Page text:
June 4, 2015 By Jackie Strawbridge
The Parks Department has set up a public meeting to discuss the design plans for Astoria Heights Playground following an outcry from residents about its plan to remove the mini-pool.
The meeting will be largely informational, according to Queens Parks Commissioner Dorothy Lewandowski. The department will explain its thinking behind the plans for the $3.3 million Playground, including the upgraded play equipment, a sports field and, controversially, the replacement of the pool with a spray shower.
The meeting is scheduled for June 23 at the Boulevard Gardens Assembly Hall, located at 51-42 30th Ave., at 7 p.m.
“For the most part, it’s an opportunity for the Department and our designers to come in and give a chance for people who don’t fully understand what the design entails to hear from us,” Lewandowski said.
She added that the agency would have the opportunity to “put any misrepresentations to rest.”
For Lewandowski, these “misrepresentations” regard the replacement of a mini-pool currently sitting within the playground with a spray shower system.
While most were pleased to learn that the aging playground was to receive an upgrade, several parents disapproved of the pool’s removal.
Critics said that the loss of the pool would make the playground less appealing to upper-elementary and middle-school age kids, and that for neighboring families without cars, it is a more viable summertime option than the Astoria Park pool.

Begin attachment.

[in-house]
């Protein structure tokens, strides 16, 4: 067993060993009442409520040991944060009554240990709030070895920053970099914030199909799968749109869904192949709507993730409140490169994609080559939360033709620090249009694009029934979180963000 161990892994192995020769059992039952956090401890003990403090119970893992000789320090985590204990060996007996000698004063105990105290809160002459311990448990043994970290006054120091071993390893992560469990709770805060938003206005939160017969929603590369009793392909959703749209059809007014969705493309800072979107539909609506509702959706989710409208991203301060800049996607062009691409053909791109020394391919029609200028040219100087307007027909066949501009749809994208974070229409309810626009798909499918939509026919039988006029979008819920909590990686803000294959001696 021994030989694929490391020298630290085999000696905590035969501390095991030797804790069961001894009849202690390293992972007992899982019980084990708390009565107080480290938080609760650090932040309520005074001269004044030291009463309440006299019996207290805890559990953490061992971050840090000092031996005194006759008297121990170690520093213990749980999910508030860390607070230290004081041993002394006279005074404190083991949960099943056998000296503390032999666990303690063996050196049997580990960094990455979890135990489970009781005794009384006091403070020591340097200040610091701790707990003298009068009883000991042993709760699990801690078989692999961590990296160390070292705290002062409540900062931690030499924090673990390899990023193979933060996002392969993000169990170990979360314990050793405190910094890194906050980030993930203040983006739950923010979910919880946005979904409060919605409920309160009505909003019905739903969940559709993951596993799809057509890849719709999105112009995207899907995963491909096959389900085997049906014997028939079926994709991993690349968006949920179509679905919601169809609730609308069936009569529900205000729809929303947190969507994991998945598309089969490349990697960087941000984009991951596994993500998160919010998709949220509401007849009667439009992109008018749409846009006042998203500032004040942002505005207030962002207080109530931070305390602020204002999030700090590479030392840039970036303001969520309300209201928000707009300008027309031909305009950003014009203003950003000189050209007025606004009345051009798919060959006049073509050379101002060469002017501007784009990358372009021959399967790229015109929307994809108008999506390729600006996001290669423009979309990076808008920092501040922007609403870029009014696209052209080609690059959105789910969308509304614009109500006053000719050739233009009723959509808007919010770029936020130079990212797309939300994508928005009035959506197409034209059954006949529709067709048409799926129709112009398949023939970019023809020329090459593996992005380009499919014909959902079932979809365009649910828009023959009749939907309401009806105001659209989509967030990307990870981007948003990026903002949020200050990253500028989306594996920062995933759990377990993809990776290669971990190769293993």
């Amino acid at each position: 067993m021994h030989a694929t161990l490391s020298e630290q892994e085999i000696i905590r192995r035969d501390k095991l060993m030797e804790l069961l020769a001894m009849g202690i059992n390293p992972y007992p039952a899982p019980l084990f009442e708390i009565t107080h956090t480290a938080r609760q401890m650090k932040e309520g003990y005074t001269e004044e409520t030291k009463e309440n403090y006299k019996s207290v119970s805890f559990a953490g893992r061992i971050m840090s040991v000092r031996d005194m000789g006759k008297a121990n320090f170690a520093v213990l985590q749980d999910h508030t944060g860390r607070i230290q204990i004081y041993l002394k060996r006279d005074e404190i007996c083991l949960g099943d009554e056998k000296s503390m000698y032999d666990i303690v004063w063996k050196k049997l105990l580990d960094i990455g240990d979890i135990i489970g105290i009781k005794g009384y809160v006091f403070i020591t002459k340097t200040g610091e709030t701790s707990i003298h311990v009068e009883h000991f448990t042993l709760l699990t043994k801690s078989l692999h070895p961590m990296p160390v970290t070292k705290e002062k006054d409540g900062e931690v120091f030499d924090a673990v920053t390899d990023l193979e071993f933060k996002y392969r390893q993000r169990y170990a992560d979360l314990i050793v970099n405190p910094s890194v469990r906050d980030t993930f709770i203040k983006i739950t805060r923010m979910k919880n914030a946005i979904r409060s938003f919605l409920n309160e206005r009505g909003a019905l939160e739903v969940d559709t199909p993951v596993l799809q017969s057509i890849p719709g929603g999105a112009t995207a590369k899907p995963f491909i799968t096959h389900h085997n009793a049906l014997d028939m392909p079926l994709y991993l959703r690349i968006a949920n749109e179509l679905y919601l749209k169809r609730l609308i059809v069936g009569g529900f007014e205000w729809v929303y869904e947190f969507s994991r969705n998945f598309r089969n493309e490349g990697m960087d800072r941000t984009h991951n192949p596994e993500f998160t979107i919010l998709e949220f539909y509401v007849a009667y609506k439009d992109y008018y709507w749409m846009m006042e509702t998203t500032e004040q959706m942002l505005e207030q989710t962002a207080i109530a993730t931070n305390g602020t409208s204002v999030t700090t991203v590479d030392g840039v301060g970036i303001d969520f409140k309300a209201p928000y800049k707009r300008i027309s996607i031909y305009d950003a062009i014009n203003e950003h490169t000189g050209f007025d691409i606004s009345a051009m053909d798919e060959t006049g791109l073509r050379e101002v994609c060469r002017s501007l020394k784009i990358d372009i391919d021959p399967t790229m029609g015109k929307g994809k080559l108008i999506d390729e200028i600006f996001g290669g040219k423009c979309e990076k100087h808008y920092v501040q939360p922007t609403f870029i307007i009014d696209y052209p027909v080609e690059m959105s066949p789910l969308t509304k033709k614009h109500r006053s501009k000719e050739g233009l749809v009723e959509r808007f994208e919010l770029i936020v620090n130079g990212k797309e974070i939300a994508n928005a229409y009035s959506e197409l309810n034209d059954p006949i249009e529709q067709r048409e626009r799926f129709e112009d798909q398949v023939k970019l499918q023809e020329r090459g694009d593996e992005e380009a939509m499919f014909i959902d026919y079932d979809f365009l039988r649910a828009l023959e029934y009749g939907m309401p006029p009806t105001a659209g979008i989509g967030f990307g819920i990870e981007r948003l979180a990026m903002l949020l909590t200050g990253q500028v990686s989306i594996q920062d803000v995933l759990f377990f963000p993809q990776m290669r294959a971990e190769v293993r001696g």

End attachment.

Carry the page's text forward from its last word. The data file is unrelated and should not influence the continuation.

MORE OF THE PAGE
The Parks Department brought the revamp designs to Community Board 1’s Parks Committee on April 30, and has received approval from the City Public Design Commission.
Designs are currently in the “schematic phase,” which precedes the drawing up of detailed contract documents, Lewandowski said.
When asked whether any room for adjustment remains in the design plans, Lewandowski responded, “if [at the upcoming meeting] there’s strongly some elements where there could be some opportunity for tweaking, then I think we should take that into consideration.”
This month’s meeting will offer a dialogue that many parents have been calling for since plans of the redesign was made public.
“I’m more concerned at this point about the process,” Laura Boutwell said at a town hall meeting hosted by the United Communities Civic Association in mid-May. “There has been very little community outreach from the Parks Department.”
“I really wish someone from [Parks] would actually present the design to us, tell us more about why they are planning to remove the pool,” Celia O’Donnell said in an email to the Astoria Post days later.
According to the agency, Parks’ redesign process included a community brainstorming session at IS 10, adjacent to the playground, collaboration with neighbors’ organization the Friends of Astoria Heights Park, and an online survey.
Of the design and outreach process, Lewandowski said, “I think it did work. In the larger sense, the playground itself will be a much more viable play space.”
“We’re giving you an opportunity at least now to come and express your concerns; it gives us an opportunity to really describe what the project is and hopefully have some meaningful dialogue that night,” she added.